February 25, 2018
Description of a Fourier Transform Spectrometer
A generic Fourier Transform spectrometer works by splitting a
collimated light beam in two using a beamsplitter cube. Each of the
two light beams travels to a retroreflector some distance away, then
both beams return and are recombined using another beamsplitter cube
(usually referred to as the beam combiner cube). By varying the
difference in the optical path length between both beams, an
interference pattern is created, consisting of intensity variations as
a function of delay. The Fourier Transform of this interference
pattern produces the spectrum of the light being observed.
Fourier Transform spectrometers are the most precise instruments
available for spectrographic studies. An FTS can obtain resolutions
many times greater than conventional spectrographs with better
sensitivity. On the other hand, a typical FTS has poor throughput,
making studies on faint objects such as stars impractical. There are
very few FTSs in use for astronomical studies. One example of a
successful astronomy FTS is the
McMath-Pierce FTS facility at Kitt Peak National Observatory. This FTS,
however, is used primarily for observing the sun and labratory sources.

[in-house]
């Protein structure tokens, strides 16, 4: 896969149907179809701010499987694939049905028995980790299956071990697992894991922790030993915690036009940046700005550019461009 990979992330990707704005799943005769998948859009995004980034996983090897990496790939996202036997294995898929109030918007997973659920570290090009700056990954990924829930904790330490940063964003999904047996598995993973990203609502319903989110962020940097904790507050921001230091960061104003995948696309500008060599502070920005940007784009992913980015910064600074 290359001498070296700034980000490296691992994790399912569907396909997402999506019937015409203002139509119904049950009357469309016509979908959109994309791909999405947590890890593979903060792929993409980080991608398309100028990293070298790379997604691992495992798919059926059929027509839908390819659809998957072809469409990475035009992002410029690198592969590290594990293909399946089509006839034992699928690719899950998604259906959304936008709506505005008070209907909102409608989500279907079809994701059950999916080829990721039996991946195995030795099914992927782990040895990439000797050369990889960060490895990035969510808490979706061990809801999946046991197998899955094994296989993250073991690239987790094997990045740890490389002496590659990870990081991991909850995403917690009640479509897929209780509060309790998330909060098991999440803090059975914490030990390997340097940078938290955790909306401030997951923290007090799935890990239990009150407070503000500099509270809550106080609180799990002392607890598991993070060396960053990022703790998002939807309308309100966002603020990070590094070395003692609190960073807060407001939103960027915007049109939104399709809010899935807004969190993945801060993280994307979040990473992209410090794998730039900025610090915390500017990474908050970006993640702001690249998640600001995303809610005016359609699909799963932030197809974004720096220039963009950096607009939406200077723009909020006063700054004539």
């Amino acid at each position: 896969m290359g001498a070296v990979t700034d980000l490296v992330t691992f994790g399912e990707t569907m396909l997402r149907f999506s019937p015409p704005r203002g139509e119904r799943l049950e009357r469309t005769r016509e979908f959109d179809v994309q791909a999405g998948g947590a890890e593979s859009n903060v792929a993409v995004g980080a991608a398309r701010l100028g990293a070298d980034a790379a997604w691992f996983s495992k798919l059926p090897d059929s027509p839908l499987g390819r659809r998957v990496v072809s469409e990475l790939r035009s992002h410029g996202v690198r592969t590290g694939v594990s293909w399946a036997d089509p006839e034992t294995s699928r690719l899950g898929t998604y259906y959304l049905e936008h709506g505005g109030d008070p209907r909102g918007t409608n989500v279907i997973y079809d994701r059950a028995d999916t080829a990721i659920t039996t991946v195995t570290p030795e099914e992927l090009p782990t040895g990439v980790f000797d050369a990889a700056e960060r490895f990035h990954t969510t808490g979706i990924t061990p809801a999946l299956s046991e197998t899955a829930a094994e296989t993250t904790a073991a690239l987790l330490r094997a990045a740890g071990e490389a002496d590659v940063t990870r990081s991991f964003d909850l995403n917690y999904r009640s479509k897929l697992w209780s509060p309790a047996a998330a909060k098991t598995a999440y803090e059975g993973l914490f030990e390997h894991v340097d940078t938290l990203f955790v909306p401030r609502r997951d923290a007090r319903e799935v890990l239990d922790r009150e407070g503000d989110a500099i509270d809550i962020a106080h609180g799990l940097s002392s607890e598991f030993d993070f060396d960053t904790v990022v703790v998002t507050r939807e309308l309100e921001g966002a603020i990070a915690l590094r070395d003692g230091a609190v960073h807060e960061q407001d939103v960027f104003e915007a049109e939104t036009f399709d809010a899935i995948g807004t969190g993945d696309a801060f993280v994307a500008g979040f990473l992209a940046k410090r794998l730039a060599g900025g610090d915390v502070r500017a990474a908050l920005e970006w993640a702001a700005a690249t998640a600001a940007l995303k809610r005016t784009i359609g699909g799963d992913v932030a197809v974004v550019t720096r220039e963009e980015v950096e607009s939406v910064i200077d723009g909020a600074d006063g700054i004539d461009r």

We intend to improve the sensitivity of our FTS by making three critical
modifications to the classical design.
- A dispersive element, or a diffraction grating, is placed in the optical
train after beam recombination. This chops the spectra into several
narrow-band spectral channels without introducing noise.
When these spectral sections are
combined into the final spectrum, noise outside their spectral band are
omitted. This effectively raises our sensitivity by a factor of
the number of spectral channels, N.
- A laser metrology system with nanometer resolution overlaps the
starlight beam greatly reducing systematics caused by vibrations
and thermal fluctuations.
- Because of our dispersive element breaks the spectra into N
channels, the interferogram can be sampled N times fewer.
This allows us to integrate on the star at each delay position
N times longer than a conventional FTS, and greatly reduces
the errors caused by photon noise.
The principal advantage of using an FTS is that the wavelength scale
in the spectrum is known absolutely. For example, if one were to
shine white light through a prisim and image the resulting spectrum
using a CCD, it would not be possible to know the wavelengths of
spectral features, such as absorption lines, precisely. One technique
is to pass the beam through an absorption source with known wavelength
lines. Marcy and Butler, two of the leading extrasolar planet
finders, use an iodine absorption cell to calibrate their echelle
spectrometer. The disadvantage is that this technique has systematic
errors that prevent radial velocity precision beyond a few m/s. With
our FTS, we hope to achieve a precision better than 1 m/s.
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